Southwest plant lovers might think African violets are the last houseplant they can grow; I know I had my doubts. The stunning plants are native to regions like Tanzania, with a temperate but tropical climate. But it only takes some trial and error to grow these pretty flowering plants in dry Southwest homes. I’m sharing some of my photos of African violets and gesneriads (African violets are in the gesneriad family) from local, regional and national shows, and a few from my own collection. Enjoy seeing all the variety and color of African violet hybrids. Learn more about their care from Ann McCormick’s previous post or connect to the African Violet Society of America in my profile below.
(Just click the thumbnail to see a larger version; enjoy!)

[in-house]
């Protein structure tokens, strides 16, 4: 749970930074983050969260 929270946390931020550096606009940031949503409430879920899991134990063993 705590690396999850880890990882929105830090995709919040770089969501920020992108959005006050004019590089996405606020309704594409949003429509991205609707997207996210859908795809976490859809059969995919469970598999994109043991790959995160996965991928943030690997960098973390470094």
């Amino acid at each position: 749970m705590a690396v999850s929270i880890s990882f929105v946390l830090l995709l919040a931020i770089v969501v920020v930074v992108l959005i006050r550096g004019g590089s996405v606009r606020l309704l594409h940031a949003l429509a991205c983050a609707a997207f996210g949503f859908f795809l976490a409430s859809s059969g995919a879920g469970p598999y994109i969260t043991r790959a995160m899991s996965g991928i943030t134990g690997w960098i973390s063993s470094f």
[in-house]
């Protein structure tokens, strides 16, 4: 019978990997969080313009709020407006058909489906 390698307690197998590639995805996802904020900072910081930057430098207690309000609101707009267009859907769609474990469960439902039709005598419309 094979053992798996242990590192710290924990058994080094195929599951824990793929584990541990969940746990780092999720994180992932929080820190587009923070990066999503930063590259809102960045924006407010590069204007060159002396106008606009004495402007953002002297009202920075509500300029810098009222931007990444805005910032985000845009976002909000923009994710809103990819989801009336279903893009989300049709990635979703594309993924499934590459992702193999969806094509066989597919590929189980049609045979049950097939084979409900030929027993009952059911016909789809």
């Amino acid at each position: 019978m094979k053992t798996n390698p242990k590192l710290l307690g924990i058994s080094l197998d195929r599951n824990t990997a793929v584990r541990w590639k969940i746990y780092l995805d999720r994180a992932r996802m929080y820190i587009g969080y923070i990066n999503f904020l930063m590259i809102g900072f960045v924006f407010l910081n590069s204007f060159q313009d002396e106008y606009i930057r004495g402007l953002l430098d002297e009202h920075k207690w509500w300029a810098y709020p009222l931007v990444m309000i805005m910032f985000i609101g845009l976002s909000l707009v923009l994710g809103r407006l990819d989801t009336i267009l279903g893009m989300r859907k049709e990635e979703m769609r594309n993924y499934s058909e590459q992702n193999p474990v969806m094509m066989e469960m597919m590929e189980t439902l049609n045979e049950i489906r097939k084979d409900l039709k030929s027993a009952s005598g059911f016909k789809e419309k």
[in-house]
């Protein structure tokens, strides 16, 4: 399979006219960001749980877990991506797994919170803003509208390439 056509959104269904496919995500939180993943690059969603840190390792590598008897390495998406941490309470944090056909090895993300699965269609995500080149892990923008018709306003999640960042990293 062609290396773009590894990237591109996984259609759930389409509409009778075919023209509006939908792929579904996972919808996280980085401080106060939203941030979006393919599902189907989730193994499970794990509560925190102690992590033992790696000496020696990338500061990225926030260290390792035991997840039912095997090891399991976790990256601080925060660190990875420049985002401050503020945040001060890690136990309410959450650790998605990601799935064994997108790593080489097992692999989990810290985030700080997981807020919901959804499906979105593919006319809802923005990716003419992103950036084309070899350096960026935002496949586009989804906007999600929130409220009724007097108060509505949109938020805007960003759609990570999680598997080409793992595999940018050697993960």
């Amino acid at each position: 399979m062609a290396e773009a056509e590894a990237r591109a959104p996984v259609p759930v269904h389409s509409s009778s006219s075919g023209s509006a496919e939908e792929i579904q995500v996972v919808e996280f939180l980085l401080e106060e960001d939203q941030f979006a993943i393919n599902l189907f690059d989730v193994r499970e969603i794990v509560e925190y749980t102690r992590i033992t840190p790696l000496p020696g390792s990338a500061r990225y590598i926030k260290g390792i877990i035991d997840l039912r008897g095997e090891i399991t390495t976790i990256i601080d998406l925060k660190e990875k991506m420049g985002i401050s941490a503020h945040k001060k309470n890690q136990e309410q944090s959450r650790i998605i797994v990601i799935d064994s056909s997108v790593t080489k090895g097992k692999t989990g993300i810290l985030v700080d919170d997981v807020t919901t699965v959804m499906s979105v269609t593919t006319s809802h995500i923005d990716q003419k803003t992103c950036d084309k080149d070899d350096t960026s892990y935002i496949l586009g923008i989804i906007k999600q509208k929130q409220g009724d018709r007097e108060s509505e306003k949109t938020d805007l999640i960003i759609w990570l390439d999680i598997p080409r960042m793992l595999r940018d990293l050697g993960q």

Teresa Odle is the editor of African Violet Magazine and author of a blog on low-water gardening in the Southwest. Teresa trained as a Master Gardener in Albuquerque, N.M. She grew up in the Phoenix area, and has lived in the mountains of northern New Mexico. Teresa and her husband now attempt to manage four acres of land in zone 6B of southeastern New Mexico. The land includes a large xeric garden, herbs and vegetables, and a small orchard that borders the Rio Ruidoso in Lincoln County.
Teresa’s blog, Gardening in a Drought, won a 2016 national award for best writing in digital media from the Association for Garden Communicators.